“What is happening there is outright nuclear terrorism,” Dmytro Orlov told the AFP news agency by telephone, adding, “It can end unpredictably at any moment.”

The plant, which is Europe’s largest, was seized by Russian soldiers in the opening days of the invasion and has remained on the front line ever since. This week the facility has come under fire repeatedly, with Kyiv and Moscow trading blame for the dangerous escalation.

Saudi Arabia’s Kingdom Holding invests in Russian energy companies

Saudi Arabia’s Kingdom Holding has invested in Russian energy groups Gazprom, Rosneft and Lukoil between February 22 and March 22, according to a post on Twitter.

The Kingdom Holding investments fall within the company’s 12.8 billion riyal ($3.4bn) three-year investment programme, the company added.

Kingdom Holding said it invested 1.37 billion riyals ($360m) in Gazprom and 196 million riyals ($52m) in Rosneft on February 22, and 410 million riyals ($109m) in Lukoil from February 22 to March 22.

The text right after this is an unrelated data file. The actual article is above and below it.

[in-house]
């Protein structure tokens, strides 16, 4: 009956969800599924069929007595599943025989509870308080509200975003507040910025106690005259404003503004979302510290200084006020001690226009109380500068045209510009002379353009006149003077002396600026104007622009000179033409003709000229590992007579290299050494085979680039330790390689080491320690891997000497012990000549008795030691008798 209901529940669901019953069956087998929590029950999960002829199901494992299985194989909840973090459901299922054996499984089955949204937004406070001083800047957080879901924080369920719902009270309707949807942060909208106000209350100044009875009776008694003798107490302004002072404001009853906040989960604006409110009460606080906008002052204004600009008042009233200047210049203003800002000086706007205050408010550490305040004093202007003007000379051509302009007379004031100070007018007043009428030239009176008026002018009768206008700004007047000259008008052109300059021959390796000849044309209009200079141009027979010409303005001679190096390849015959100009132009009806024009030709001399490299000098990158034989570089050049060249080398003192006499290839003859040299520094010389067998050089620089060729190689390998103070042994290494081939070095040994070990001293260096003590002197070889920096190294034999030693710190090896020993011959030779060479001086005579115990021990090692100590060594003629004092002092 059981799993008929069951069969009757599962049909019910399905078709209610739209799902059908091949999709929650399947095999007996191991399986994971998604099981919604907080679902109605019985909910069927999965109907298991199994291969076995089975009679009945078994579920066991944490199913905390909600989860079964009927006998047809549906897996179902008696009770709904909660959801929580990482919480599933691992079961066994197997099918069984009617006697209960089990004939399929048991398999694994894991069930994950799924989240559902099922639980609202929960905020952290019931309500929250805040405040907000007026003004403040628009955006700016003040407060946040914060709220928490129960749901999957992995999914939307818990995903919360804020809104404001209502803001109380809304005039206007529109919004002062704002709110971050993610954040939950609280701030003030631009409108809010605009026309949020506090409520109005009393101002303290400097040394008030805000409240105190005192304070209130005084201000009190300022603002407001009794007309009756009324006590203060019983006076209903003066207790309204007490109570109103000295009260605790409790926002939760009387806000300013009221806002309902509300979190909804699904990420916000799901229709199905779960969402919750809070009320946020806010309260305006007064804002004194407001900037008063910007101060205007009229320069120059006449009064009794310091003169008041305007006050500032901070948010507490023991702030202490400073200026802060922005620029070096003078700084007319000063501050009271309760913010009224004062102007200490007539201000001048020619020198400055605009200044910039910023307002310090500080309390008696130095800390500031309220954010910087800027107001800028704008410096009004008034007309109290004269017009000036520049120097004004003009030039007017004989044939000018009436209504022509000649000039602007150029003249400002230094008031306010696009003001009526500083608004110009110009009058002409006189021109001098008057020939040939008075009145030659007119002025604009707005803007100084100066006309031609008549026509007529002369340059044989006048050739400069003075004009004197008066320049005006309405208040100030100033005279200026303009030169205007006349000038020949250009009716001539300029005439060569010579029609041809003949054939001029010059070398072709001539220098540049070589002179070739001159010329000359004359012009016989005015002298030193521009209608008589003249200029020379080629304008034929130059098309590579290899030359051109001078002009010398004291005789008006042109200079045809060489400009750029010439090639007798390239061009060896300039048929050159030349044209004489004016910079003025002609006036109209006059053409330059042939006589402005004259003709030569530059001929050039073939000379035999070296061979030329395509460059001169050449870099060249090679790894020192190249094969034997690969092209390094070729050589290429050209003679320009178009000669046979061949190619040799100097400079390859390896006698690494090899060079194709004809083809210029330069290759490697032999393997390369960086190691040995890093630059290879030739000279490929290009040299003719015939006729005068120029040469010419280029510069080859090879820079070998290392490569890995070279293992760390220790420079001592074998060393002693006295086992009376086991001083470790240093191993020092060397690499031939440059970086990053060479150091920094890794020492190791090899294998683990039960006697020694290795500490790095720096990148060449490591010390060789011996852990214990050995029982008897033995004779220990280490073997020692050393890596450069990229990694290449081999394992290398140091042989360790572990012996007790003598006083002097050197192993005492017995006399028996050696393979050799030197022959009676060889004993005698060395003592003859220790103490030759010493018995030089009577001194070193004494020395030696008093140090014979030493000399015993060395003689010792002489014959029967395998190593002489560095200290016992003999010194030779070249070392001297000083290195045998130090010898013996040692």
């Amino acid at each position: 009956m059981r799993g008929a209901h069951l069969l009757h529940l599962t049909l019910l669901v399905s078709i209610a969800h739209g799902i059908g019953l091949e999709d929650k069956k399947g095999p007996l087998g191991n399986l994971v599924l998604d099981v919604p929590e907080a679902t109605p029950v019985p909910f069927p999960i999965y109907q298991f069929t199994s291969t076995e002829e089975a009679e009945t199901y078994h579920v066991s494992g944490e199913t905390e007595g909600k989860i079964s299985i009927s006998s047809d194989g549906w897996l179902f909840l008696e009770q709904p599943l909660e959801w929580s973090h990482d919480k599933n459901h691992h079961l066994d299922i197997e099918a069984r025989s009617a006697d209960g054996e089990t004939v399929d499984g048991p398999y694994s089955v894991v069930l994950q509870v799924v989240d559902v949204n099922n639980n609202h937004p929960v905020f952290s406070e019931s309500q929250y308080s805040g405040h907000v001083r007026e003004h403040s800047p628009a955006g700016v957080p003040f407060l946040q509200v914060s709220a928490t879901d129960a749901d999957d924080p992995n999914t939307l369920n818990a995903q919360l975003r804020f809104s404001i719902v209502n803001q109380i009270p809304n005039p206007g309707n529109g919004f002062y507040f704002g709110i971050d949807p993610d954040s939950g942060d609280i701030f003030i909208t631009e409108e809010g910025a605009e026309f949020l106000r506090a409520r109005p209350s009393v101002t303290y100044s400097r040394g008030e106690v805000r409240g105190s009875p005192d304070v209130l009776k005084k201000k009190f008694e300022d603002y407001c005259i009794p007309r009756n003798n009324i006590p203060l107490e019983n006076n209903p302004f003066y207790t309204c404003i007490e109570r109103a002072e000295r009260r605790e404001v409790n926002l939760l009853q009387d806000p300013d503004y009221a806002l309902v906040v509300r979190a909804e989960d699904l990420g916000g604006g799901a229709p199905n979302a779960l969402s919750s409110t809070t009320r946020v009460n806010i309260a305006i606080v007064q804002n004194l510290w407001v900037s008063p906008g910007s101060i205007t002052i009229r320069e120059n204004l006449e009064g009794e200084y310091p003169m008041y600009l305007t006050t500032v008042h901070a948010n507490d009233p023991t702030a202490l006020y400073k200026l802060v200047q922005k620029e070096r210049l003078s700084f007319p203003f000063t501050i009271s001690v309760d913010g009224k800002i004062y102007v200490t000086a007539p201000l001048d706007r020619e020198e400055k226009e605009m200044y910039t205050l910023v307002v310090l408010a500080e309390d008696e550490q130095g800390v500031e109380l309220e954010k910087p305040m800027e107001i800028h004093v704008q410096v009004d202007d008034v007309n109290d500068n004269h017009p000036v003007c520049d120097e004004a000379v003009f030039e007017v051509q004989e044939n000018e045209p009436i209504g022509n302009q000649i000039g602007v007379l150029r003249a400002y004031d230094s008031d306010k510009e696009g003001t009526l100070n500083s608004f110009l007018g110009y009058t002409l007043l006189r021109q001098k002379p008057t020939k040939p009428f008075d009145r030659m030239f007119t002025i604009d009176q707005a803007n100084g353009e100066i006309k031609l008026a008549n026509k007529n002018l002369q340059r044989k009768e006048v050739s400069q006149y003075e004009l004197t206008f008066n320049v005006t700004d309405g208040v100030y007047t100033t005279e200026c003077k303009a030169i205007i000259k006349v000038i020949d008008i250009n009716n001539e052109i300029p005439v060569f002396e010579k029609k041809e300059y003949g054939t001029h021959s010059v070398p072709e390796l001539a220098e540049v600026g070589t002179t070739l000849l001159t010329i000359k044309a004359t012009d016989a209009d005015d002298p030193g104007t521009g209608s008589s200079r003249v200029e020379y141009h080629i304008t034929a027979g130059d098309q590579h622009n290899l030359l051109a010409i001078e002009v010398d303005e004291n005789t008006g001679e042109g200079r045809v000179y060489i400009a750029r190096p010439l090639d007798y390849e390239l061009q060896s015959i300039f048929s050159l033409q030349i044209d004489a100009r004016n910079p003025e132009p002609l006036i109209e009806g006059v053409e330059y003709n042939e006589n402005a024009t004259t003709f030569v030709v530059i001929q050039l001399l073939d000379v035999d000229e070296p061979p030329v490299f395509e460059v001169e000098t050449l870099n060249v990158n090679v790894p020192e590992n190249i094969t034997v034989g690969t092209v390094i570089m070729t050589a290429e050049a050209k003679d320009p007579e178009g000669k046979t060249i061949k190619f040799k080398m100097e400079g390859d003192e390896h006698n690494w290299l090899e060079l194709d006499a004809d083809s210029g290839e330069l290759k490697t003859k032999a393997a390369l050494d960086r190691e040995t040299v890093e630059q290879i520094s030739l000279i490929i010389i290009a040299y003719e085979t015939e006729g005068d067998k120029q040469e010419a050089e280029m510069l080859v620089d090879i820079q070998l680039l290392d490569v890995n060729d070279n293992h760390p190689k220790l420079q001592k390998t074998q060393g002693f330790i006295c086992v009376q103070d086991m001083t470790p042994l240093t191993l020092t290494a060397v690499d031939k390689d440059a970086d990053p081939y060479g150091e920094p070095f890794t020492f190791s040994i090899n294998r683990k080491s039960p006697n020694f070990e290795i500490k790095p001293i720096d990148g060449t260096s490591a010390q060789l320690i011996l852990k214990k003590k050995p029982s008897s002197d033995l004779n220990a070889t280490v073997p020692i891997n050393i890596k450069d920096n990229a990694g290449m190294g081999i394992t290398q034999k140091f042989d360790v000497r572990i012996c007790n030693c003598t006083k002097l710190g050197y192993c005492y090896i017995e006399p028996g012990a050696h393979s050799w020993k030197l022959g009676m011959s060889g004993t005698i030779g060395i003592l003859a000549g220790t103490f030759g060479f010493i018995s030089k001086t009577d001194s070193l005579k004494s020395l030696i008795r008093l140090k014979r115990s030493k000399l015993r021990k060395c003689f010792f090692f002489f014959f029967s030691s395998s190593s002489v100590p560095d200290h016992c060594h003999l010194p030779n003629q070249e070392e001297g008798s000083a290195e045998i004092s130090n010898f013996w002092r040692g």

Foreign ministry: US seeking to label Russia as state sponsor of terrorism with others’ hands

The United States’ plans to isolate Russia in the world have failed, which explains Washington’s attempts to label Russia as a state sponsor of terrorism with the hands of others, Russian Foreign Ministry Spokeswoman Maria Zakharova said on Sunday.

“They are using others to materialize their idea [to add Russia to this list]. As a matter of fact, the Baltic states have already spoken out on this topic,” she stated in an interview with the Voskresny Vecher (Sunday Evening) with Vladimir Solovyov program on the Rossiya-1 television channel.